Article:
If you want to make enemies, try to change something. - Woodrow Wilson
I can give you a six-word formula for success: Think things through–then follow through. - Edward Rickenbacker
It is almost impossible for one to go through their adult life without having been asked to speak in public at least once.
You might have proposed a toast to a wedding or reported in front of a class. At work, you could have done an oral presentation for a promotion. Or you could have faced a group of interviewers before getting hired for the job you now have.
All these and more would require a person to get up and speak out in front of others.
This can either be a good or a terrible experience for the speaker.
In the United States, studies show that public speaking is one of the most common fears Americans have.
How do we cut this widespread public speaking anxiety?
The key is to face your fear, master your material, and rehearse.
Here are helpful tips on how you can use rehearsing to cut the fear of speaking in public:
1. Know your material.
Prepare an outline of your speech and look for bits of information that could be a significant point of interest.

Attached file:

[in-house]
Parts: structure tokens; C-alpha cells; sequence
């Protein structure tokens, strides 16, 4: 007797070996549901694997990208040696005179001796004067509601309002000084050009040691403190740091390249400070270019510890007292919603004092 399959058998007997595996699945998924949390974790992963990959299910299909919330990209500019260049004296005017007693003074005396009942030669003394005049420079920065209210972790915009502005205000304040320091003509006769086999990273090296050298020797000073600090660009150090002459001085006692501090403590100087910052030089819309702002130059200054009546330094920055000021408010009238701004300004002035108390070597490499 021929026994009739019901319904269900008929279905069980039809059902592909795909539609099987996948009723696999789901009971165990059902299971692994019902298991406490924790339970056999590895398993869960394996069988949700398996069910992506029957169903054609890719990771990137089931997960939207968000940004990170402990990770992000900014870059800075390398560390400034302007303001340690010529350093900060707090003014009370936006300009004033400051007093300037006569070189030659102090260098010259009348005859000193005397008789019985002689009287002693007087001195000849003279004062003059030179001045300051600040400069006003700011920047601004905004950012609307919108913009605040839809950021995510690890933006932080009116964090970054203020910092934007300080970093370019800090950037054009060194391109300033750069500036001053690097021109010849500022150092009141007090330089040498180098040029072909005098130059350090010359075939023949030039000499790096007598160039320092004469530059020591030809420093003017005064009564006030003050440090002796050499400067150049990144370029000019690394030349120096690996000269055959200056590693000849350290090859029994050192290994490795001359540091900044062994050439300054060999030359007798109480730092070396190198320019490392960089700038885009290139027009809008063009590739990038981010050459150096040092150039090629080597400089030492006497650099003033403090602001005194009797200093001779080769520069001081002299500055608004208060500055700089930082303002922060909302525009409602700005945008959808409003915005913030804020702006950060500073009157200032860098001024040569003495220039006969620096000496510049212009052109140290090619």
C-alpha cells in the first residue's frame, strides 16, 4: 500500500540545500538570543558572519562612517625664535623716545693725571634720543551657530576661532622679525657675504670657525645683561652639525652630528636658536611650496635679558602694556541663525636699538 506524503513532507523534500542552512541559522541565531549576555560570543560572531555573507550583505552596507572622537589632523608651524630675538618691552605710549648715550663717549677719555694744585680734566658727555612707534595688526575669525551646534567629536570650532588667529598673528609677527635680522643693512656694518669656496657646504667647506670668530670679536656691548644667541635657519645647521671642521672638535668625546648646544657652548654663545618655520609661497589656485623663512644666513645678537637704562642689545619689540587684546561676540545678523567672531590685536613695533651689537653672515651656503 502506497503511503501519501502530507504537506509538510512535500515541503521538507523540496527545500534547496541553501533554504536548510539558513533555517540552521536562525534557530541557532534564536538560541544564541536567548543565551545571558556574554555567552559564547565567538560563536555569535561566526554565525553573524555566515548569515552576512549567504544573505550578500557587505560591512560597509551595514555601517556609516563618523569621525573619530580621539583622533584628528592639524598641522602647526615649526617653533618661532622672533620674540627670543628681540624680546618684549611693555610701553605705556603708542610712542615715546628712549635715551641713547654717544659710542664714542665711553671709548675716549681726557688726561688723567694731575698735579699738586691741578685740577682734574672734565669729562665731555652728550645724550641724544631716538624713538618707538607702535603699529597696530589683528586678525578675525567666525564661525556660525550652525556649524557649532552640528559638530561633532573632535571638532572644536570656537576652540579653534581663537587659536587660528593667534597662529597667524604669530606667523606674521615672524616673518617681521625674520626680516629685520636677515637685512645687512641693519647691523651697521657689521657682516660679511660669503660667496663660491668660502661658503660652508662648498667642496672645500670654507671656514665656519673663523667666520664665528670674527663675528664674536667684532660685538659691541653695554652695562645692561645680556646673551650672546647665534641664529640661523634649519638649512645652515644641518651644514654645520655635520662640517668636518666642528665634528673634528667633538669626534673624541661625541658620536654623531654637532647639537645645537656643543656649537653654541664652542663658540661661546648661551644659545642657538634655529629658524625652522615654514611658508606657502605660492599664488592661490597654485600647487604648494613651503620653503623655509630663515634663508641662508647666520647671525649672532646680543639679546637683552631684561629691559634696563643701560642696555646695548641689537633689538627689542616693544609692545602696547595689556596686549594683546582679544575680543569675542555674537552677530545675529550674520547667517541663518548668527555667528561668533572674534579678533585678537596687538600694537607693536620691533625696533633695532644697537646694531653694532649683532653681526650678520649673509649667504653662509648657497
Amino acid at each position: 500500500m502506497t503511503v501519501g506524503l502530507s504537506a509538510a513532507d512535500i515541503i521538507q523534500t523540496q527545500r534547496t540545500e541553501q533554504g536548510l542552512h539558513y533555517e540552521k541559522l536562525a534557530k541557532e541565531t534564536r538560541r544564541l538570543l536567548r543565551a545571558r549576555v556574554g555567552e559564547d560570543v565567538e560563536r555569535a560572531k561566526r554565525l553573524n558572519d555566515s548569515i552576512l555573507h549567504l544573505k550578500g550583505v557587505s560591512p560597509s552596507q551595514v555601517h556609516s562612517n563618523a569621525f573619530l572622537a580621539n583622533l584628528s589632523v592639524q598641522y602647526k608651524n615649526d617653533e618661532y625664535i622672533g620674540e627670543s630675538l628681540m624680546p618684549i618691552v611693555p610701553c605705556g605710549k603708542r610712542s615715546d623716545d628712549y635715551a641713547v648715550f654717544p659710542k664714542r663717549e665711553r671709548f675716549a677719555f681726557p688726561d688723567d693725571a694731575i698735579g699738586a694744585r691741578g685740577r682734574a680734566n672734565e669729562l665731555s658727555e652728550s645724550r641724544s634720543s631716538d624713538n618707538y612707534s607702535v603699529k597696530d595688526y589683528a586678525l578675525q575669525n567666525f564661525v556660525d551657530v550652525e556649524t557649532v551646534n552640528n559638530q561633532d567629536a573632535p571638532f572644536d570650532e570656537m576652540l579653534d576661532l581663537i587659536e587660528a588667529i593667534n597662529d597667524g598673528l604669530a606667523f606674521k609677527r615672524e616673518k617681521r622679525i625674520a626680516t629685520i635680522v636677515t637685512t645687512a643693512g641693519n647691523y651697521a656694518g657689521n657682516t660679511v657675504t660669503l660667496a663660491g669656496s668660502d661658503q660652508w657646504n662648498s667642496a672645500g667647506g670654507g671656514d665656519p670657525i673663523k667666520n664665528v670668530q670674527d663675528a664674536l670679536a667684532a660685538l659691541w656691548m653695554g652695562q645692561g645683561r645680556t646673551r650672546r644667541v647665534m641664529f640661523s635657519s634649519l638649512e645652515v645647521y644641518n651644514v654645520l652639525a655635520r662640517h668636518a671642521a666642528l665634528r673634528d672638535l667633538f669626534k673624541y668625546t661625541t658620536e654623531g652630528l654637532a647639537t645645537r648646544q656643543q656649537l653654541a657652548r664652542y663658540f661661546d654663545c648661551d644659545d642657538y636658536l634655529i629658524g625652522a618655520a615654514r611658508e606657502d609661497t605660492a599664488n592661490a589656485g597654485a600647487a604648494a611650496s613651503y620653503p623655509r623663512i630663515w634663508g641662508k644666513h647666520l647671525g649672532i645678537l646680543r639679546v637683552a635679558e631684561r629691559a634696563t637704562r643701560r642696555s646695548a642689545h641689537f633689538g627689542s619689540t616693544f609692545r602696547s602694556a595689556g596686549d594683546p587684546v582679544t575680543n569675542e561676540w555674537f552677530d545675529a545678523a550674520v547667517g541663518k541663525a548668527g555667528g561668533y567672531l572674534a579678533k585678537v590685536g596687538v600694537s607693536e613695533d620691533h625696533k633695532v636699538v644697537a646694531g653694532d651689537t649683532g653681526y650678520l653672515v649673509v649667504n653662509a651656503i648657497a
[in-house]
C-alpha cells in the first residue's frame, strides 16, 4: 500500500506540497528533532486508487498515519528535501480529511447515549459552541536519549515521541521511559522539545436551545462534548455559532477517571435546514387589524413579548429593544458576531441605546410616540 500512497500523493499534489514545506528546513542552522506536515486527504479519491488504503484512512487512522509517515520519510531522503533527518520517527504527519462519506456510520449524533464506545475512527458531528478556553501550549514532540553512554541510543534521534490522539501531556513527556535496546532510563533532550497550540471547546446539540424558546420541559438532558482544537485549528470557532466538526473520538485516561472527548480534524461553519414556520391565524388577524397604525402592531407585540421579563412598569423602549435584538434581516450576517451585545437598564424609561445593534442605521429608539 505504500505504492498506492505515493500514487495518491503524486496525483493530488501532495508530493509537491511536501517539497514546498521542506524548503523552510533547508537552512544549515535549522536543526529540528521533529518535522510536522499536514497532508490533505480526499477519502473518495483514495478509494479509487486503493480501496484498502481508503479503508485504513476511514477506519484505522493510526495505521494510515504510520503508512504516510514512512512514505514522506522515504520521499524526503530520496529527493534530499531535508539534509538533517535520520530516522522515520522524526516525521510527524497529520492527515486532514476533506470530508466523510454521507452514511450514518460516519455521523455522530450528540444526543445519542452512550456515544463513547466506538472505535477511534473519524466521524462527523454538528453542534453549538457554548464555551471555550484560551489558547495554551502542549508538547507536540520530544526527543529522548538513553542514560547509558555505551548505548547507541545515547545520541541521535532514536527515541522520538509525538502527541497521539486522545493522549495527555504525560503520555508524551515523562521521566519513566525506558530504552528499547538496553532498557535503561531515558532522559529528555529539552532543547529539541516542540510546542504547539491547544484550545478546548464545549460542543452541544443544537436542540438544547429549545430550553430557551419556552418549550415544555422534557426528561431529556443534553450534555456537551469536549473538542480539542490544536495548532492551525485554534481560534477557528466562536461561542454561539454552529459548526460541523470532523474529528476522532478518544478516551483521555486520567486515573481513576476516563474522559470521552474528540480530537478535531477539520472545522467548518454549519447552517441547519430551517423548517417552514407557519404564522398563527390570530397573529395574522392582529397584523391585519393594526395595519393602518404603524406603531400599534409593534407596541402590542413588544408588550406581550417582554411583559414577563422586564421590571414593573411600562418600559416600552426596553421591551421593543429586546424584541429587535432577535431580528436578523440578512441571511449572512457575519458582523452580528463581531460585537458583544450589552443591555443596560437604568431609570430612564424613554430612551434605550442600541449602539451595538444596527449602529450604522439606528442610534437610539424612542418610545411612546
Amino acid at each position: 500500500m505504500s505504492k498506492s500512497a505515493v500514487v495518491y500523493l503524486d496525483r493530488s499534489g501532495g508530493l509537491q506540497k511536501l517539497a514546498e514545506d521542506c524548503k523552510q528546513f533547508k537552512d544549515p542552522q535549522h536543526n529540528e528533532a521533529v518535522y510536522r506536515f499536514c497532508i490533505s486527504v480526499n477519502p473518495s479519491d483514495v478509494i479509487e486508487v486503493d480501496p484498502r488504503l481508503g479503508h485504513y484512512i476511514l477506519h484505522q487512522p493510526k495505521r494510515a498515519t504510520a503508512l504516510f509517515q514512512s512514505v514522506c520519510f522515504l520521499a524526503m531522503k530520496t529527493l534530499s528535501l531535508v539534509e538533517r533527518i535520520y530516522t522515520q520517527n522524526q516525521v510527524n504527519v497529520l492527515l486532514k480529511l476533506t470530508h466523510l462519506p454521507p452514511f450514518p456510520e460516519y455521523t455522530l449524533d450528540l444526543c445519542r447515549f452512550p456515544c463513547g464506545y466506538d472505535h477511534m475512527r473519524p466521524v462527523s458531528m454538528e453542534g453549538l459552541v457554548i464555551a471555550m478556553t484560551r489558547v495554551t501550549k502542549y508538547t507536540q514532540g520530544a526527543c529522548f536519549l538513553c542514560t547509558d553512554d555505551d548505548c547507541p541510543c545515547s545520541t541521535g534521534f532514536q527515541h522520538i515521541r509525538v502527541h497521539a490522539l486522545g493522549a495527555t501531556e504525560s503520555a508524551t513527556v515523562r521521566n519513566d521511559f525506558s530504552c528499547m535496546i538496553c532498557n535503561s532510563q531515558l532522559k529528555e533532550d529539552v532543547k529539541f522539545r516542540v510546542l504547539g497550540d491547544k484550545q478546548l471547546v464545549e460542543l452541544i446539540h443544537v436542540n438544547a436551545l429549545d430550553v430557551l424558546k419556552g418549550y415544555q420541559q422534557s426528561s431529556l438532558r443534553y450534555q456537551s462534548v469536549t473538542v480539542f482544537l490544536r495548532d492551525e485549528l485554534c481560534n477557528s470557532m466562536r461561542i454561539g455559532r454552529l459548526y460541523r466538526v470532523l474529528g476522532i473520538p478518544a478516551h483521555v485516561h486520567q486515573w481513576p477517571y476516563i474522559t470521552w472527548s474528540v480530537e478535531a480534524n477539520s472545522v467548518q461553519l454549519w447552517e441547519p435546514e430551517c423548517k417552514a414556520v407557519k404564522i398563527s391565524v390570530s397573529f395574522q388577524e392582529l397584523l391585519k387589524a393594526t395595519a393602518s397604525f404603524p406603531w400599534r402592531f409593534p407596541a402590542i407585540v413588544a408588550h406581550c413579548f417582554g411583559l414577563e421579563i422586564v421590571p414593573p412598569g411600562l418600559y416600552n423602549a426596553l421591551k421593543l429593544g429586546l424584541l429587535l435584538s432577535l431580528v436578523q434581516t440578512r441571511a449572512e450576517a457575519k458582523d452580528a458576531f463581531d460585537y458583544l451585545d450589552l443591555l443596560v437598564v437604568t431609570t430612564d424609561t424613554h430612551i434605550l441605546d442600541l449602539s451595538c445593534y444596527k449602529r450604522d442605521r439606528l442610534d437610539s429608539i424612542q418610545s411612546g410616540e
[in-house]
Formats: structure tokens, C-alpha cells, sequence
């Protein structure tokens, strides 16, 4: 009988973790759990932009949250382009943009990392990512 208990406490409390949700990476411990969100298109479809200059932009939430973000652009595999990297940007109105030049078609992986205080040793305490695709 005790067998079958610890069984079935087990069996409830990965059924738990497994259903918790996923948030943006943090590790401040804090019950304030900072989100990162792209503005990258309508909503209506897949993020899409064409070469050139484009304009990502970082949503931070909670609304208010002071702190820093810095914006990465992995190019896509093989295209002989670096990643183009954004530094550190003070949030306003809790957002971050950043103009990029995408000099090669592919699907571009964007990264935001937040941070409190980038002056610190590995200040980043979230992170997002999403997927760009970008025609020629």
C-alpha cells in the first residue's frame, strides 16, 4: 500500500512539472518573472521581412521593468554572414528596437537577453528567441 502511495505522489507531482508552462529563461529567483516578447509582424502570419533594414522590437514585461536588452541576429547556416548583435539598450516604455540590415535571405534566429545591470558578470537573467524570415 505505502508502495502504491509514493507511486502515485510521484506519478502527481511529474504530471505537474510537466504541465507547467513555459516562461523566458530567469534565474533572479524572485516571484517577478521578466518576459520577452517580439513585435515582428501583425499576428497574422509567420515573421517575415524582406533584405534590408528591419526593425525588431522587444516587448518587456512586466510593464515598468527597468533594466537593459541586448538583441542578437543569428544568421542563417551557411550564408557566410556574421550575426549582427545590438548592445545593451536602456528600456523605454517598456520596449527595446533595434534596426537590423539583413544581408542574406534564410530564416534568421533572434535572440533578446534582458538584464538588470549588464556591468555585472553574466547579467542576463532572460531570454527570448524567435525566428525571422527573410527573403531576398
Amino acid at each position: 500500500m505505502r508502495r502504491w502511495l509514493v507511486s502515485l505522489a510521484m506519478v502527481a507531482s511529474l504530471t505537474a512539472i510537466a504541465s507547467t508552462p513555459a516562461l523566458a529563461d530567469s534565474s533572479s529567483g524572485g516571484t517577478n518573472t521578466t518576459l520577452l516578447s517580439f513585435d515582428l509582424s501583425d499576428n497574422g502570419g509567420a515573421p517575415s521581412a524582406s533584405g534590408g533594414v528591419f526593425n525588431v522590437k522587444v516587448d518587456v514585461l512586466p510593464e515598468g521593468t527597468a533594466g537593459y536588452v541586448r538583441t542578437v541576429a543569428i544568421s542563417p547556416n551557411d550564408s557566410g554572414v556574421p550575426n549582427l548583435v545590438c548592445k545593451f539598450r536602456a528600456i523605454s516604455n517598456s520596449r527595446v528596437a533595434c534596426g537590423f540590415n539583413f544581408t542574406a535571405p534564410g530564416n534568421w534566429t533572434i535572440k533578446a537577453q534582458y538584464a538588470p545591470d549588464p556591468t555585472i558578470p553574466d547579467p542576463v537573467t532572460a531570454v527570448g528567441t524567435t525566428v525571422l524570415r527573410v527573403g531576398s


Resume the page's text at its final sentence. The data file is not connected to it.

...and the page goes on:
Read about every aspect of the topic so that it will not be difficult for you to answer unexpected questions should they come up through the course of your discussion.
2. Have a “dress rehearsal” before the big day.
If you are making a formal presentation in a particular place, go to the venue a day or hours before the production to familiarize yourself with the surroundings.
If there is a rostrum, stand before it and assess the height. Make the necessary adjustments so the audience can see you as a speaker.
This is also an enjoyable time to check out the equipment you need for your presentation.
Create charts and photos for a slide presentation to make your presentation more informative and exciting.
Time is also essential to have a run-through of the entire speech and record your voice while doing so. This would give you an idea of how long it will run. The recording will also reveal the focal points where you can vary your tone of voice for a livelier speech.
It is also a great idea to tape yourself or have somebody do it for you while you are rehearsing your actual speech.
Review the video and look for ways to improve your overall presentation.
Practice makes perfect, so it is essential to rehearse before giving out that all-important oral presentation and help reduce your public speaking anxiety.